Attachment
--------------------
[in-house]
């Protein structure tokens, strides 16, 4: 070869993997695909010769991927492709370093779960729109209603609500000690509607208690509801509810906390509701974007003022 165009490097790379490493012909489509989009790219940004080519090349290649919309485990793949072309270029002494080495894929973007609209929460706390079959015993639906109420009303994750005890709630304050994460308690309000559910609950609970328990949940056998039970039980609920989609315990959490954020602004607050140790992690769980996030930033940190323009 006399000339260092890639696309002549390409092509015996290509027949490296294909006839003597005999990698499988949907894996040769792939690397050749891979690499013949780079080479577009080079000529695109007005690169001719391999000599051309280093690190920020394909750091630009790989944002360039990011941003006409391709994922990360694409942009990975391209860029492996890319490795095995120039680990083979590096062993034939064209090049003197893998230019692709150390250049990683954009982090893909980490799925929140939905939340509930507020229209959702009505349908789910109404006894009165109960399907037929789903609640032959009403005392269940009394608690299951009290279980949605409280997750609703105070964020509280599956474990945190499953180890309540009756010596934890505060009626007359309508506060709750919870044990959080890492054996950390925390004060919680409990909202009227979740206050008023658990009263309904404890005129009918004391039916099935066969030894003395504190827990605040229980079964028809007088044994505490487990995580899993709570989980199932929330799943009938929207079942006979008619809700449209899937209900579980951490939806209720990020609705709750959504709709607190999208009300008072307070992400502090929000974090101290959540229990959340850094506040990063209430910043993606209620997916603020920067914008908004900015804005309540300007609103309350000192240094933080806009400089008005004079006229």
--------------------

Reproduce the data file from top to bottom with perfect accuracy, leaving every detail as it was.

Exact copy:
[in-house]
């Protein structure tokens, strides 16, 4: 070869993997695909010769991927492709370093779960729109209603609500000690509607208690509801509810906390509701974007003022 165009490097790379490493012909489509989009790219940004080519090349290649919309485990793949072309270029002494080495894929973007609209929460706390079959015993639906109420009303994750005890709630304050994460308690309000559910609950609970328990949940056998039970039980609920989609315990959490954020602004607050140790992690769980996030930033940190323009 006399000339260092890639696309002549390409092509015996290509027949490296294909006839003597005999990698499988949907894996040769792939690397050749891979690499013949780079080479577009080079000529695109007005690169001719391999000599051309280093690190920020394909750091630009790989944002360039990011941003006409391709994922990360694409942009990975391209860029492996890319490795095995120039680990083979590096062993034939064209090049003197893998230019692709150390250049990683954009982090893909980490799925929140939905939340509930507020229209959702009505349908789910109404006894009165109960399907037929789903609640032959009403005392269940009394608690299951009290279980949605409280997750609703105070964020509280599956474990945190499953180890309540009756010596934890505060009626007359309508506060709750919870044990959080890492054996950390925390004060919680409990909202009227979740206050008023658990009263309904404890005129009918004391039916099935066969030894003395504190827990605040229980079964028809007088044994505490487990995580899993709570989980199932929330799943009938929207079942006979008619809700449209899937209900579980951490939806209720990020609705709750959504709709607190999208009300008072307070992400502090929000974090101290959540229990959340850094506040990063209430910043993606209620997916603020920067914008908004900015804005309540300007609103309350000192240094933080806009400089008005004079006229």